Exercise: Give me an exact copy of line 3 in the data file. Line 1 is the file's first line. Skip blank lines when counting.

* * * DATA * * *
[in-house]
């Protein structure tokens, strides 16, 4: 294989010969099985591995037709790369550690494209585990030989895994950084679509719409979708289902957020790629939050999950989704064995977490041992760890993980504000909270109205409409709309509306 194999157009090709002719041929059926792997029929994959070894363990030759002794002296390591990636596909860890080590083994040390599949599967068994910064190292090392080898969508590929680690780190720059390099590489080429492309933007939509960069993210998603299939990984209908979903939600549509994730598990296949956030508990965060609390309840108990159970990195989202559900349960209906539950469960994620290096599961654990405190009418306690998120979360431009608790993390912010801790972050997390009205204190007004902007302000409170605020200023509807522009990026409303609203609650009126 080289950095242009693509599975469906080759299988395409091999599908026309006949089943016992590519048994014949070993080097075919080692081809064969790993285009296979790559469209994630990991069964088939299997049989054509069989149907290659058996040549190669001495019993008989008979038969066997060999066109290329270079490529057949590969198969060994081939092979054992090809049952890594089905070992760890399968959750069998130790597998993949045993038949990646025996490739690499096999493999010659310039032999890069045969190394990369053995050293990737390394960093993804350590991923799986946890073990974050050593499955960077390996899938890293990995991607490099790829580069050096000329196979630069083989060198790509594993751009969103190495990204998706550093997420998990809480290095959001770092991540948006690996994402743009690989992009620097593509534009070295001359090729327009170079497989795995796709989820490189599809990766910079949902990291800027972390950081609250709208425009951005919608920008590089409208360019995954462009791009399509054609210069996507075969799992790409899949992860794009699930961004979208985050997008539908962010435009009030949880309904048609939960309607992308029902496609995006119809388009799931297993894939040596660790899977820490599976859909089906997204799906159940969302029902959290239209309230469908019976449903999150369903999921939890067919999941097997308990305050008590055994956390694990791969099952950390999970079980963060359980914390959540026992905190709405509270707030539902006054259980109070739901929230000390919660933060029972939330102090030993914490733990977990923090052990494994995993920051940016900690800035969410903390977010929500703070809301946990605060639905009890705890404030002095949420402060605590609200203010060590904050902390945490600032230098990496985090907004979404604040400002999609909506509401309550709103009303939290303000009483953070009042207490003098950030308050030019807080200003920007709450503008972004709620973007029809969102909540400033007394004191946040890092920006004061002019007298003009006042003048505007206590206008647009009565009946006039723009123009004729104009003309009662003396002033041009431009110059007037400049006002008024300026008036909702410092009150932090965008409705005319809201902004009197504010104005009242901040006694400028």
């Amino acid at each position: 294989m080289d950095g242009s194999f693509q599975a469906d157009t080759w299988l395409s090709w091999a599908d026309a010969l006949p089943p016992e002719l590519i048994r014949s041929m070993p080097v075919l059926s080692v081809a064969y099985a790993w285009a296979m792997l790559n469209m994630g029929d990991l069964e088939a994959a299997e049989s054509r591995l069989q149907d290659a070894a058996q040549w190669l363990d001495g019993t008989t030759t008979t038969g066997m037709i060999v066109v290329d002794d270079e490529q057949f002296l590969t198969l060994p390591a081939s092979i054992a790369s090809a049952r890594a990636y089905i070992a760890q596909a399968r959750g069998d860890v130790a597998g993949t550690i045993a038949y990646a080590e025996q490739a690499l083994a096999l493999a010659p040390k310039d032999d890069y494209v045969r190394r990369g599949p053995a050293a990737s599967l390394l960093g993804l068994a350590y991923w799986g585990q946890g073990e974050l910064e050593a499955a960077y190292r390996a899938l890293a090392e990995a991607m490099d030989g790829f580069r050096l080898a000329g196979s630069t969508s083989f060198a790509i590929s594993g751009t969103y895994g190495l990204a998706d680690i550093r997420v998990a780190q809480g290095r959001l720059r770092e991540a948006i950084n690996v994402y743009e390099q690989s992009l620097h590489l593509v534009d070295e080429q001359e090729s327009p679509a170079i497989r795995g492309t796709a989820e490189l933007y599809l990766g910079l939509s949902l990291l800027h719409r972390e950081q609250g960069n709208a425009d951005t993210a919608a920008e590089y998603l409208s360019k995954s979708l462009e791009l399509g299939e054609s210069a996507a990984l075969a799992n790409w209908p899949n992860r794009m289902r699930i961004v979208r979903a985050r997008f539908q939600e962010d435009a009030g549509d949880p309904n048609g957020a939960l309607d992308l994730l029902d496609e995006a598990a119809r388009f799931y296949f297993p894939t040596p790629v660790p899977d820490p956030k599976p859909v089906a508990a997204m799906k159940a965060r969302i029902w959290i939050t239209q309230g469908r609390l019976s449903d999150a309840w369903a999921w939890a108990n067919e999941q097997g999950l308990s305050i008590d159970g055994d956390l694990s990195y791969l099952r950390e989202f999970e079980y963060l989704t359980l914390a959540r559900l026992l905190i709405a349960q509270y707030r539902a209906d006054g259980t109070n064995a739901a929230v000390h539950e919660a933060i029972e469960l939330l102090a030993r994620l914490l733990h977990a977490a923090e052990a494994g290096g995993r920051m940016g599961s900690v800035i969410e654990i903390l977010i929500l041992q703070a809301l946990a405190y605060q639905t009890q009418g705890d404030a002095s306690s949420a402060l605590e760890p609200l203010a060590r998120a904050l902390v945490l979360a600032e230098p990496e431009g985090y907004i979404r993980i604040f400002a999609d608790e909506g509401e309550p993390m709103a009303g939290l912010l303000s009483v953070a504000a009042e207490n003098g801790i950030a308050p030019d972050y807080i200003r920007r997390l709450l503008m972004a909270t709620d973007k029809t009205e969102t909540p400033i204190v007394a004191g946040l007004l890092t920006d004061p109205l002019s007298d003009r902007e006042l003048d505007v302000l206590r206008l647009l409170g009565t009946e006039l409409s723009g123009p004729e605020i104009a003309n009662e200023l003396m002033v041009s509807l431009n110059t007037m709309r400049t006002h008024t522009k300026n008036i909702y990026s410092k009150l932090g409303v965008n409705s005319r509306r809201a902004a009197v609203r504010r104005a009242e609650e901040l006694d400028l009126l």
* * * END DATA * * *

């Amino acid at each position: 294989m080289d950095g242009s194999f693509q599975a469906d157009t080759w299988l395409s090709w091999a599908d026309a010969l006949p089943p016992e002719l590519i048994r014949s041929m070993p080097v075919l059926s080692v081809a064969y099985a790993w285009a296979m792997l790559n469209m994630g029929d990991l069964e088939a994959a299997e049989s054509r591995l069989q149907d290659a070894a058996q040549w190669l363990d001495g019993t008989t030759t008979t038969g066997m037709i060999v066109v290329d002794d270079e490529q057949f002296l590969t198969l060994p390591a081939s092979i054992a790369s090809a049952r890594a990636y089905i070992a760890q596909a399968r959750g069998d860890v130790a597998g993949t550690i045993a038949y990646a080590e025996q490739a690499l083994a096999l493999a010659p040390k310039d032999d890069y494209v045969r190394r990369g599949p053995a050293a990737s599967l390394l960093g993804l068994a350590y991923w799986g585990q946890g073990e974050l910064e050593a499955a960077y190292r390996a899938l890293a090392e990995a991607m490099d030989g790829f580069r050096l080898a000329g196979s630069t969508s083989f060198a790509i590929s594993g751009t969103y895994g190495l990204a998706d680690i550093r997420v998990a780190q809480g290095r959001l720059r770092e991540a948006i950084n690996v994402y743009e390099q690989s992009l620097h590489l593509v534009d070295e080429q001359e090729s327009p679509a170079i497989r795995g492309t796709a989820e490189l933007y599809l990766g910079l939509s949902l990291l800027h719409r972390e950081q609250g960069n709208a425009d951005t993210a919608a920008e590089y998603l409208s360019k995954s979708l462009e791009l399509g299939e054609s210069a996507a990984l075969a799992n790409w209908p899949n992860r794009m289902r699930i961004v979208r979903a985050r997008f539908q939600e962010d435009a009030g549509d949880p309904n048609g957020a939960l309607d992308l994730l029902d496609e995006a598990a119809r388009f799931y296949f297993p894939t040596p790629v660790p899977d820490p956030k599976p859909v089906a508990a997204m799906k159940a965060r969302i029902w959290i939050t239209q309230g469908r609390l019976s449903d999150a309840w369903a999921w939890a108990n067919e999941q097997g999950l308990s305050i008590d159970g055994d956390l694990s990195y791969l099952r950390e989202f999970e079980y963060l989704t359980l914390a959540r559900l026992l905190i709405a349960q509270y707030r539902a209906d006054g259980t109070n064995a739901a929230v000390h539950e919660a933060i029972e469960l939330l102090a030993r994620l914490l733990h977990a977490a923090e052990a494994g290096g995993r920051m940016g599961s900690v800035i969410e654990i903390l977010i929500l041992q703070a809301l946990a405190y605060q639905t009890q009418g705890d404030a002095s306690s949420a402060l605590e760890p609200l203010a060590r998120a904050l902390v945490l979360a600032e230098p990496e431009g985090y907004i979404r993980i604040f400002a999609d608790e909506g509401e309550p993390m709103a009303g939290l912010l303000s009483v953070a504000a009042e207490n003098g801790i950030a308050p030019d972050y807080i200003r920007r997390l709450l503008m972004a909270t709620d973007k029809t009205e969102t909540p400033i204190v007394a004191g946040l007004l890092t920006d004061p109205l002019s007298d003009r902007e006042l003048d505007v302000l206590r206008l647009l409170g009565t009946e006039l409409s723009g123009p004729e605020i104009a003309n009662e200023l003396m002033v041009s509807l431009n110059t007037m709309r400049t006002h008024t522009k300026n008036i909702y990026s410092k009150l932090g409303v965008n409705s005319r509306r809201a902004a009197v609203r504010r104005a009242e609650e901040l006694d400028l009126l």